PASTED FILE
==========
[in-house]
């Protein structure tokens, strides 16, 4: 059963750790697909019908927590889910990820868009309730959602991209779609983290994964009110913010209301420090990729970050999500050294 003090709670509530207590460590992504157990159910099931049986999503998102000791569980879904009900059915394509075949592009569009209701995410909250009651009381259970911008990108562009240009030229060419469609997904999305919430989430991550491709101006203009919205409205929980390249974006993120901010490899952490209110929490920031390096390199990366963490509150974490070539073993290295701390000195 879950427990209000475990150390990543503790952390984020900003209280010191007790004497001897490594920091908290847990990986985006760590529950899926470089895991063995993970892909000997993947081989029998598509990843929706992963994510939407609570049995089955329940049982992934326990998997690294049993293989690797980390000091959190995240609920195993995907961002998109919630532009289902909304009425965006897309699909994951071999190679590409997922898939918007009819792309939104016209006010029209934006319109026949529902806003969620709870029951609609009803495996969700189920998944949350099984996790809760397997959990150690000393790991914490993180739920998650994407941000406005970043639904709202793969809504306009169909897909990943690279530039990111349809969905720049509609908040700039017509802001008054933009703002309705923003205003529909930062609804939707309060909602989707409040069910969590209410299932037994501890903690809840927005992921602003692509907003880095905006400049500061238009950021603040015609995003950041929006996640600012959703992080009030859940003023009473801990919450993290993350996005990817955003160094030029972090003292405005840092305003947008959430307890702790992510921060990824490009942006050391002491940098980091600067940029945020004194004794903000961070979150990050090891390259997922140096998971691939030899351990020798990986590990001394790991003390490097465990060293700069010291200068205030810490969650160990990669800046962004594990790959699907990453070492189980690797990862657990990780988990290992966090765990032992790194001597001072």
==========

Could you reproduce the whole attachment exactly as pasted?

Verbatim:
[in-house]
């Protein structure tokens, strides 16, 4: 059963750790697909019908927590889910990820868009309730959602991209779609983290994964009110913010209301420090990729970050999500050294 003090709670509530207590460590992504157990159910099931049986999503998102000791569980879904009900059915394509075949592009569009209701995410909250009651009381259970911008990108562009240009030229060419469609997904999305919430989430991550491709101006203009919205409205929980390249974006993120901010490899952490209110929490920031390096390199990366963490509150974490070539073993290295701390000195 879950427990209000475990150390990543503790952390984020900003209280010191007790004497001897490594920091908290847990990986985006760590529950899926470089895991063995993970892909000997993947081989029998598509990843929706992963994510939407609570049995089955329940049982992934326990998997690294049993293989690797980390000091959190995240609920195993995907961002998109919630532009289902909304009425965006897309699909994951071999190679590409997922898939918007009819792309939104016209006010029209934006319109026949529902806003969620709870029951609609009803495996969700189920998944949350099984996790809760397997959990150690000393790991914490993180739920998650994407941000406005970043639904709202793969809504306009169909897909990943690279530039990111349809969905720049509609908040700039017509802001008054933009703002309705923003205003529909930062609804939707309060909602989707409040069910969590209410299932037994501890903690809840927005992921602003692509907003880095905006400049500061238009950021603040015609995003950041929006996640600012959703992080009030859940003023009473801990919450993290993350996005990817955003160094030029972090003292405005840092305003947008959430307890702790992510921060990824490009942006050391002491940098980091600067940029945020004194004794903000961070979150990050090891390259997922140096998971691939030899351990020798990986590990001394790991003390490097465990060293700069010291200068205030810490969650160990990669800046962004594990790959699907990453070492189980690797990862657990990780988990290992966090765990032992790194001597001072």